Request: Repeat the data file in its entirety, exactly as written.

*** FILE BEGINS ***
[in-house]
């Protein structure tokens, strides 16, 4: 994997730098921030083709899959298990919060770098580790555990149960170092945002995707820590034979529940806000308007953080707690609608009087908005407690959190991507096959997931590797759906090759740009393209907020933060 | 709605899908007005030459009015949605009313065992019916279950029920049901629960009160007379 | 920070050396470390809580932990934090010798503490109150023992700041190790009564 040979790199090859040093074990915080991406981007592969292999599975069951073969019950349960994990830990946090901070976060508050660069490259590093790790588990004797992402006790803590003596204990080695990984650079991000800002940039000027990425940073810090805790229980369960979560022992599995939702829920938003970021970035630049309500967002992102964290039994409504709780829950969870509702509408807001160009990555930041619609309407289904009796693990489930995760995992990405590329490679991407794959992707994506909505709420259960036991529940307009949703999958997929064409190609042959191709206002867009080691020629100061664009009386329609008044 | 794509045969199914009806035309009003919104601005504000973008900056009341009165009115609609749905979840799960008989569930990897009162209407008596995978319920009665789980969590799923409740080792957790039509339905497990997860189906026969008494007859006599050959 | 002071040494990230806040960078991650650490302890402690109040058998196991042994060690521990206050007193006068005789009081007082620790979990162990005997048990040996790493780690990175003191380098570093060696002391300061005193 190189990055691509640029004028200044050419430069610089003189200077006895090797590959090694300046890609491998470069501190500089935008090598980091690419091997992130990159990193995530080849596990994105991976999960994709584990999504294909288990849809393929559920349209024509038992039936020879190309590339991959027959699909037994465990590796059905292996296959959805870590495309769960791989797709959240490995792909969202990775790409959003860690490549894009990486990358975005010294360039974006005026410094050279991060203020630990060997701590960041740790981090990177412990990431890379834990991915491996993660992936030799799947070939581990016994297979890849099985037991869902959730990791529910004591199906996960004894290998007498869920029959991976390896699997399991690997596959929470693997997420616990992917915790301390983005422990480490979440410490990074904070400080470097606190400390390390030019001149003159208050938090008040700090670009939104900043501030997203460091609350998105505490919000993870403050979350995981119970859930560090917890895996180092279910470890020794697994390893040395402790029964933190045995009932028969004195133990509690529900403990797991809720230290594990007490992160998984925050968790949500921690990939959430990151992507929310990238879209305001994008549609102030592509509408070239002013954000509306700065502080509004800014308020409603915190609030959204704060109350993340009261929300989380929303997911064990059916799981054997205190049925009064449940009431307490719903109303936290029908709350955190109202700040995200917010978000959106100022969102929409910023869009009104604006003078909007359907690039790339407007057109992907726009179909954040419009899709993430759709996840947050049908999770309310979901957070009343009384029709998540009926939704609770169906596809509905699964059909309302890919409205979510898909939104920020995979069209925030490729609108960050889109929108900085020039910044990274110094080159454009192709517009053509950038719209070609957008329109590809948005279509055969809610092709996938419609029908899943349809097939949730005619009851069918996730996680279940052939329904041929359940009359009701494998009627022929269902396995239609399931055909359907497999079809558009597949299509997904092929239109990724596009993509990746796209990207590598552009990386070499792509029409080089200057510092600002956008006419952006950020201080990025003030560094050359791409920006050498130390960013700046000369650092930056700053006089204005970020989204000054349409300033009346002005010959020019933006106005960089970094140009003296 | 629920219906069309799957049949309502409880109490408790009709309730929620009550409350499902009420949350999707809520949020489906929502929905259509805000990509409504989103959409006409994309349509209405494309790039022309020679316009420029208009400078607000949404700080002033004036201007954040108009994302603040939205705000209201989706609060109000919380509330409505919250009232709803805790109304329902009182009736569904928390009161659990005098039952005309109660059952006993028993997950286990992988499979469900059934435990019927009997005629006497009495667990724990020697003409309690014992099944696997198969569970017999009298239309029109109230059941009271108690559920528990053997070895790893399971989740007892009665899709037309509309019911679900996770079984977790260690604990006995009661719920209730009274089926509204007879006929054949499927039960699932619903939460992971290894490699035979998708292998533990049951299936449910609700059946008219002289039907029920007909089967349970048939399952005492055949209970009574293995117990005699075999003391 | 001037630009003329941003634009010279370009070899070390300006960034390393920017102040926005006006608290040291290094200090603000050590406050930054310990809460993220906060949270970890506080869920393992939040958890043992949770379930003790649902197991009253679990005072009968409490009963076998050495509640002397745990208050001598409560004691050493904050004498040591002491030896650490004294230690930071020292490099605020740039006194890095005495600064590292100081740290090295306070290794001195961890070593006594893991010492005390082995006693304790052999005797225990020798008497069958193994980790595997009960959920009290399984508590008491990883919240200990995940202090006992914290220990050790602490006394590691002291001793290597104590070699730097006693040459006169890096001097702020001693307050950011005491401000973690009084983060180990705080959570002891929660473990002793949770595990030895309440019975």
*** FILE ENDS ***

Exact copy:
[in-house]
């Protein structure tokens, strides 16, 4: 994997730098921030083709899959298990919060770098580790555990149960170092945002995707820590034979529940806000308007953080707690609608009087908005407690959190991507096959997931590797759906090759740009393209907020933060 | 709605899908007005030459009015949605009313065992019916279950029920049901629960009160007379 | 920070050396470390809580932990934090010798503490109150023992700041190790009564 040979790199090859040093074990915080991406981007592969292999599975069951073969019950349960994990830990946090901070976060508050660069490259590093790790588990004797992402006790803590003596204990080695990984650079991000800002940039000027990425940073810090805790229980369960979560022992599995939702829920938003970021970035630049309500967002992102964290039994409504709780829950969870509702509408807001160009990555930041619609309407289904009796693990489930995760995992990405590329490679991407794959992707994506909505709420259960036991529940307009949703999958997929064409190609042959191709206002867009080691020629100061664009009386329609008044 | 794509045969199914009806035309009003919104601005504000973008900056009341009165009115609609749905979840799960008989569930990897009162209407008596995978319920009665789980969590799923409740080792957790039509339905497990997860189906026969008494007859006599050959 | 002071040494990230806040960078991650650490302890402690109040058998196991042994060690521990206050007193006068005789009081007082620790979990162990005997048990040996790493780690990175003191380098570093060696002391300061005193 190189990055691509640029004028200044050419430069610089003189200077006895090797590959090694300046890609491998470069501190500089935008090598980091690419091997992130990159990193995530080849596990994105991976999960994709584990999504294909288990849809393929559920349209024509038992039936020879190309590339991959027959699909037994465990590796059905292996296959959805870590495309769960791989797709959240490995792909969202990775790409959003860690490549894009990486990358975005010294360039974006005026410094050279991060203020630990060997701590960041740790981090990177412990990431890379834990991915491996993660992936030799799947070939581990016994297979890849099985037991869902959730990791529910004591199906996960004894290998007498869920029959991976390896699997399991690997596959929470693997997420616990992917915790301390983005422990480490979440410490990074904070400080470097606190400390390390030019001149003159208050938090008040700090670009939104900043501030997203460091609350998105505490919000993870403050979350995981119970859930560090917890895996180092279910470890020794697994390893040395402790029964933190045995009932028969004195133990509690529900403990797991809720230290594990007490992160998984925050968790949500921690990939959430990151992507929310990238879209305001994008549609102030592509509408070239002013954000509306700065502080509004800014308020409603915190609030959204704060109350993340009261929300989380929303997911064990059916799981054997205190049925009064449940009431307490719903109303936290029908709350955190109202700040995200917010978000959106100022969102929409910023869009009104604006003078909007359907690039790339407007057109992907726009179909954040419009899709993430759709996840947050049908999770309310979901957070009343009384029709998540009926939704609770169906596809509905699964059909309302890919409205979510898909939104920020995979069209925030490729609108960050889109929108900085020039910044990274110094080159454009192709517009053509950038719209070609957008329109590809948005279509055969809610092709996938419609029908899943349809097939949730005619009851069918996730996680279940052939329904041929359940009359009701494998009627022929269902396995239609399931055909359907497999079809558009597949299509997904092929239109990724596009993509990746796209990207590598552009990386070499792509029409080089200057510092600002956008006419952006950020201080990025003030560094050359791409920006050498130390960013700046000369650092930056700053006089204005970020989204000054349409300033009346002005010959020019933006106005960089970094140009003296 | 629920219906069309799957049949309502409880109490408790009709309730929620009550409350499902009420949350999707809520949020489906929502929905259509805000990509409504989103959409006409994309349509209405494309790039022309020679316009420029208009400078607000949404700080002033004036201007954040108009994302603040939205705000209201989706609060109000919380509330409505919250009232709803805790109304329902009182009736569904928390009161659990005098039952005309109660059952006993028993997950286990992988499979469900059934435990019927009997005629006497009495667990724990020697003409309690014992099944696997198969569970017999009298239309029109109230059941009271108690559920528990053997070895790893399971989740007892009665899709037309509309019911679900996770079984977790260690604990006995009661719920209730009274089926509204007879006929054949499927039960699932619903939460992971290894490699035979998708292998533990049951299936449910609700059946008219002289039907029920007909089967349970048939399952005492055949209970009574293995117990005699075999003391 | 001037630009003329941003634009010279370009070899070390300006960034390393920017102040926005006006608290040291290094200090603000050590406050930054310990809460993220906060949270970890506080869920393992939040958890043992949770379930003790649902197991009253679990005072009968409490009963076998050495509640002397745990208050001598409560004691050493904050004498040591002491030896650490004294230690930071020292490099605020740039006194890095005495600064590292100081740290090295306070290794001195961890070593006594893991010492005390082995006693304790052999005797225990020798008497069958193994980790595997009960959920009290399984508590008491990883919240200990995940202090006992914290220990050790602490006394590691002291001793290597104590070699730097006693040459006169890096001097702020001693307050950011005491401000973690009084983060180990705080959570002891929660473990002793949770595990030895309440019975």